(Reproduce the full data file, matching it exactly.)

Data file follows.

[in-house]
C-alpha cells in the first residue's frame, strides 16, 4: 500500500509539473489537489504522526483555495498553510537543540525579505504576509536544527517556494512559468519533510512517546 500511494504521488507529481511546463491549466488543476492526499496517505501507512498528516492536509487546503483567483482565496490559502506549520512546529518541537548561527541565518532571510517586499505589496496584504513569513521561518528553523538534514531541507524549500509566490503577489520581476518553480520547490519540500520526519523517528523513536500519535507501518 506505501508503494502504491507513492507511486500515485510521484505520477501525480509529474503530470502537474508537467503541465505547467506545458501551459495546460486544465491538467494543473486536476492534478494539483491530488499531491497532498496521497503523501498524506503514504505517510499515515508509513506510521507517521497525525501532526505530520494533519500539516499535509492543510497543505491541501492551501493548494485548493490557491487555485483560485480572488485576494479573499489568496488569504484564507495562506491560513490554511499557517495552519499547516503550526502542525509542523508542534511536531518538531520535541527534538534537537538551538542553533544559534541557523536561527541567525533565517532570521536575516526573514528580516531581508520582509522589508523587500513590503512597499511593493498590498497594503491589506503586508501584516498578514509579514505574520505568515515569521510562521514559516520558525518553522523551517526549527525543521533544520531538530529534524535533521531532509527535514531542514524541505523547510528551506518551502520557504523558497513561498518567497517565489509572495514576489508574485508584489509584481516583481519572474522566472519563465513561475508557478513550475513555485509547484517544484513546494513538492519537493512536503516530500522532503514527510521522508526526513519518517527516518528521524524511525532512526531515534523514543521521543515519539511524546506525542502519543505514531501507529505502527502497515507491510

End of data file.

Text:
[in-house]
C-alpha cells in the first residue's frame, strides 16, 4: 500500500509539473489537489504522526483555495498553510537543540525579505504576509536544527517556494512559468519533510512517546 500511494504521488507529481511546463491549466488543476492526499496517505501507512498528516492536509487546503483567483482565496490559502506549520512546529518541537548561527541565518532571510517586499505589496496584504513569513521561518528553523538534514531541507524549500509566490503577489520581476518553480520547490519540500520526519523517528523513536500519535507501518 506505501508503494502504491507513492507511486500515485510521484505520477501525480509529474503530470502537474508537467503541465505547467506545458501551459495546460486544465491538467494543473486536476492534478494539483491530488499531491497532498496521497503523501498524506503514504505517510499515515508509513506510521507517521497525525501532526505530520494533519500539516499535509492543510497543505491541501492551501493548494485548493490557491487555485483560485480572488485576494479573499489568496488569504484564507495562506491560513490554511499557517495552519499547516503550526502542525509542523508542534511536531518538531520535541527534538534537537538551538542553533544559534541557523536561527541567525533565517532570521536575516526573514528580516531581508520582509522589508523587500513590503512597499511593493498590498497594503491589506503586508501584516498578514509579514505574520505568515515569521510562521514559516520558525518553522523551517526549527525543521533544520531538530529534524535533521531532509527535514531542514524541505523547510528551506518551502520557504523558497513561498518567497517565489509572495514576489508574485508584489509584481516583481519572474522566472519563465513561475508557478513550475513555485509547484517544484513546494513538492519537493512536503516530500522532503514527510521522508526526513519518517527516518528521524524511525532512526531515534523514543521521543515519539511524546506525542502519543505514531501507529505502527502497515507491510